I also don't get how the contact patch of a 26x1.9 tire is the same as a 29x2.4? It seems that the larger diameter tire will have a longer patch and the wider tire will have, well, a wider patch.
    Look at the graphs, equations & explanations in the thread I linked.
    Quote Originally Posted by pvd
    Time to stop believing the hype and start doing some science.
    29er Tire Weight Database

  11. #3036
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    Quote Originally Posted by simpy16 View Post
    I was able to get one of my 29 chinese carbon rims built up. They are LB rims and I decided to go the Bonty rim strip route because they seemed to work well on my RXL rims when I had them.

    I bought the Rhythm model and got the first one on my rim. It seated down well but I noticed one side of the rim the strip will sit under the bead and probably allow for a tire to seat properly but the other side sticks out, not enough to feel it but more it just doesn't look like it will allow the tire to seat on it.

    Is there a chance that I have it on backwards? Any ideas on how to get it to work or should I look at a different method? I have never tried Stans before but I did use gorilla tape on my ENVEs and they seemed to work.

    Any help would be greatly appreciated!
    I saw a Stan's video,a while back when he mounted a rubber strip on a rim and then used the tire lever to push the strip over a little.
    So I do that as shown by the Stan's video, then I run the plastic lever just under the bead hook to make sure the rhythm strip is down below the bead hook

  12. #3037
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    Quote Originally Posted by pwu_1 View Post
    I saw a Stan's video,a while back when he mounted a rubber strip on a rim and then used the tire lever to push the strip over a little.
    So I do that as shown by the Stan's video, then I run the plastic lever just under the bead hook to make sure the rhythm strip is down below the bead hook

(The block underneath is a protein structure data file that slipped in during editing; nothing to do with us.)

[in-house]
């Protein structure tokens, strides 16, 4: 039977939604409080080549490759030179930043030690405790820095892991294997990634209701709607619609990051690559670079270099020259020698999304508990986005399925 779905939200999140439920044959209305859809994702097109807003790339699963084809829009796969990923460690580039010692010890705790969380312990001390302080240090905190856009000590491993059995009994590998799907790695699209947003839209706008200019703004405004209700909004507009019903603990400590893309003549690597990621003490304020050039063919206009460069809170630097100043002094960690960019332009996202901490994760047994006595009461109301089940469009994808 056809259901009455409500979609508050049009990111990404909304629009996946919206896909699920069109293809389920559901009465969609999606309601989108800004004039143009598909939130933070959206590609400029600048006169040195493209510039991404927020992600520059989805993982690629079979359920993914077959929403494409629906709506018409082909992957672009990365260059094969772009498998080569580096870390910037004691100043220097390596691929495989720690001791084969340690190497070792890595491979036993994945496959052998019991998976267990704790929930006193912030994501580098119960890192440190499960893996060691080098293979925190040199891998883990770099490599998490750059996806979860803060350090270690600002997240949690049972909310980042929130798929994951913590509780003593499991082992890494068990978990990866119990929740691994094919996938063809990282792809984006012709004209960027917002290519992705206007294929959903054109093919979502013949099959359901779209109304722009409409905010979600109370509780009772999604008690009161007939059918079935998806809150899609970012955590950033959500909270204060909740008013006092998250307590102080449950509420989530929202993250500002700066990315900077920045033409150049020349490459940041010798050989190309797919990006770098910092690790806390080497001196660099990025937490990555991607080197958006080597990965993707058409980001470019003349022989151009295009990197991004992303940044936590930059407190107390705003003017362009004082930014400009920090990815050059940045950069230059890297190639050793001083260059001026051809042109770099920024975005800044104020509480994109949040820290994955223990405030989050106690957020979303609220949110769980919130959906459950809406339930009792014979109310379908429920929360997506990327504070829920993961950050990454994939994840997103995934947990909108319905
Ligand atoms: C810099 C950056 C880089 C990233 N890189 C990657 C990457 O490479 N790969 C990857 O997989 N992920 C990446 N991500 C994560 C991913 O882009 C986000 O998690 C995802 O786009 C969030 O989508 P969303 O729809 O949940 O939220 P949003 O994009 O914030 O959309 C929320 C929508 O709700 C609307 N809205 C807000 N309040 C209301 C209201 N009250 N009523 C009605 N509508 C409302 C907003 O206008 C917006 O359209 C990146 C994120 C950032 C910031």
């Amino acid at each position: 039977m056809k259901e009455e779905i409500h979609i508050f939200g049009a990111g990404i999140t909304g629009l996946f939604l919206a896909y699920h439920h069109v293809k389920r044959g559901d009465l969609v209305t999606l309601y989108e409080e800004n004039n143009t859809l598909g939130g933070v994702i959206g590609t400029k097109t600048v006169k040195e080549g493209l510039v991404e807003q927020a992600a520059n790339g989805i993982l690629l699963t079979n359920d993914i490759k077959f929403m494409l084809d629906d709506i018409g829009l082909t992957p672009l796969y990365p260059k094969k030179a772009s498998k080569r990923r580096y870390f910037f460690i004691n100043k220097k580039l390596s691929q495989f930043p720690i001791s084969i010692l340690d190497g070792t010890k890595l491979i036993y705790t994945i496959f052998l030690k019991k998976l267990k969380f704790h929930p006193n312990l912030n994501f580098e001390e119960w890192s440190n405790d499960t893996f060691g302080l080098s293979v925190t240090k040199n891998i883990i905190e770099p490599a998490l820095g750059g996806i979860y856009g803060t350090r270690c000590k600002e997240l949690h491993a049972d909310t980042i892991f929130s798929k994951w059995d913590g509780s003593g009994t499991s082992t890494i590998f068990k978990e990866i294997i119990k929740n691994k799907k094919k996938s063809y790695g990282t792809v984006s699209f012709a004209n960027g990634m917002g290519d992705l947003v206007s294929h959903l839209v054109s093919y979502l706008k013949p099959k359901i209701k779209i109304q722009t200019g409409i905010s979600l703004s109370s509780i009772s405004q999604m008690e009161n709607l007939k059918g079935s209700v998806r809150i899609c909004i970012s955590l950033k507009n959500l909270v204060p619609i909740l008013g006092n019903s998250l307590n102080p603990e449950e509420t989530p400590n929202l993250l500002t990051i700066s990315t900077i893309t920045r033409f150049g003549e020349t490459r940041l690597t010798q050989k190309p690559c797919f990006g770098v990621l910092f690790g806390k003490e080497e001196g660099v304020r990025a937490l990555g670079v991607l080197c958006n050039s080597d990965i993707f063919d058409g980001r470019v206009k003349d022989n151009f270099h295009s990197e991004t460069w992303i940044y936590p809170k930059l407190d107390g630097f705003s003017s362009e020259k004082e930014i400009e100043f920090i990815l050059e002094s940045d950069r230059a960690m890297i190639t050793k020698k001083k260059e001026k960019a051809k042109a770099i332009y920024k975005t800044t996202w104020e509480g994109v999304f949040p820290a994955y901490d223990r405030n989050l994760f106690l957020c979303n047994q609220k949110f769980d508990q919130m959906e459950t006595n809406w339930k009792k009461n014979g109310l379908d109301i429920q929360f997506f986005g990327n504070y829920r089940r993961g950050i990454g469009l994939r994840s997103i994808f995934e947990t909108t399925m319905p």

Yup. G-Ted had a nice tip when the strips came out to help with the install. His tip was to insert a screwdriver in the valve stem hole of the strip and the rim to hold that portion of the strip in place while you work your way around the rim to get the strip snugly in place and centered all around the rim. Works like a charm.

  13. #3038
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    Guys, how would you calculate ERD for this rim? I know someone most probably did it in this thread already, but I'm not sure if it was for this exact rim (chinese carbon, 2012).

    The thing that confuses me is I want to use use the DT Swiss Standard Alu Nipples, but I can't find the height of the nipple head specified anywhere. Which is weird, because that's how ERD is supposed to be calculated, as far as I've seen (2nd attached pic).

    So I'm guessing 2mm for the nipple head height, but it's just a guess, and I'm not sure if it's better to guess less or more.

    So the ERD I calculated according to the schema pic is:
    20.50 - 3.60 - 2.0 = 14.9 * 2 = 29.8
    632 - 29.8 = 602.2

    Then the last pic is output from the DT Swiss calc (the hub data are taken from the correct DT Swiss hubs, but the calc later insisted on generic type, but the numbers stayed in).
    Attached Thumbnails Attached Thumbnails (Cheap) Chinese Carbon Rims?-29er-rim.jpg  

    (Cheap) Chinese Carbon Rims?-spokes-erd.jpg  

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  14. #3039
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    [QUOTE=ypocat;10059105]Guys, how would you calculate ERD for this rim? I know someone most probably did it in this thread already, but I'm not sure if it was for this exact rim (chinese carbon, 2012).
    /QUOTE]

    I measured the ERD. Form the bottom of the slot in the nipple I came up with 606mm. Measured in several spots, both rims. No variance.

    I asked Brian at light bicycle if the "stronger" wider rims with extra carbon added to the ERD, essentially I was asking him where is that extra carbon in the stronger rims. He didn't really answer but did say that the published spec was now 604 (at the time the web page was still saying 603).